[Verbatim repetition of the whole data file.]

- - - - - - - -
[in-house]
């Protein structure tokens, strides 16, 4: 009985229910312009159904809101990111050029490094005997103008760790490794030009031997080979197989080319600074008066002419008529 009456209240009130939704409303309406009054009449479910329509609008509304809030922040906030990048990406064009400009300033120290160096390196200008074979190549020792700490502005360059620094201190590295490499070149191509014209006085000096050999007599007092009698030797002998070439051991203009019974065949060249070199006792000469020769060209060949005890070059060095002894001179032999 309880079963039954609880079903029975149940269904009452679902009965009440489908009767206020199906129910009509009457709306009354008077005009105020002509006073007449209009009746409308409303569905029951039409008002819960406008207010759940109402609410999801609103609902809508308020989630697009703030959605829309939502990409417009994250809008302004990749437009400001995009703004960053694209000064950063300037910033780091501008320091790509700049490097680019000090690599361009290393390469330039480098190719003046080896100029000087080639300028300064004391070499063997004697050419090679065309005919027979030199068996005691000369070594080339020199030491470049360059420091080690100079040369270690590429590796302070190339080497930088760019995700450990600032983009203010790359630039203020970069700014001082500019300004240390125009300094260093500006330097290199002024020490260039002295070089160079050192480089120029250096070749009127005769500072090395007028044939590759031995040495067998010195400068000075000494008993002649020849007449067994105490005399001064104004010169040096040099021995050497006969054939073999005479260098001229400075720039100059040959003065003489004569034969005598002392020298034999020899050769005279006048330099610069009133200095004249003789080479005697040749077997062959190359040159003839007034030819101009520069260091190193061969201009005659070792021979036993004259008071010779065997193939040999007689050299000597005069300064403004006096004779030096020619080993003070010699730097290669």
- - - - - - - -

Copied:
[in-house]
């Protein structure tokens, strides 16, 4: 009985229910312009159904809101990111050029490094005997103008760790490794030009031997080979197989080319600074008066002419008529 009456209240009130939704409303309406009054009449479910329509609008509304809030922040906030990048990406064009400009300033120290160096390196200008074979190549020792700490502005360059620094201190590295490499070149191509014209006085000096050999007599007092009698030797002998070439051991203009019974065949060249070199006792000469020769060209060949005890070059060095002894001179032999 309880079963039954609880079903029975149940269904009452679902009965009440489908009767206020199906129910009509009457709306009354008077005009105020002509006073007449209009009746409308409303569905029951039409008002819960406008207010759940109402609410999801609103609902809508308020989630697009703030959605829309939502990409417009994250809008302004990749437009400001995009703004960053694209000064950063300037910033780091501008320091790509700049490097680019000090690599361009290393390469330039480098190719003046080896100029000087080639300028300064004391070499063997004697050419090679065309005919027979030199068996005691000369070594080339020199030491470049360059420091080690100079040369270690590429590796302070190339080497930088760019995700450990600032983009203010790359630039203020970069700014001082500019300004240390125009300094260093500006330097290199002024020490260039002295070089160079050192480089120029250096070749009127005769500072090395007028044939590759031995040495067998010195400068000075000494008993002649020849007449067994105490005399001064104004010169040096040099021995050497006969054939073999005479260098001229400075720039100059040959003065003489004569034969005598002392020298034999020899050769005279006048330099610069009133200095004249003789080479005697040749077997062959190359040159003839007034030819101009520069260091190193061969201009005659070792021979036993004259008071010779065997193939040999007689050299000597005069300064403004006096004779030096020619080993003070010699730097290669």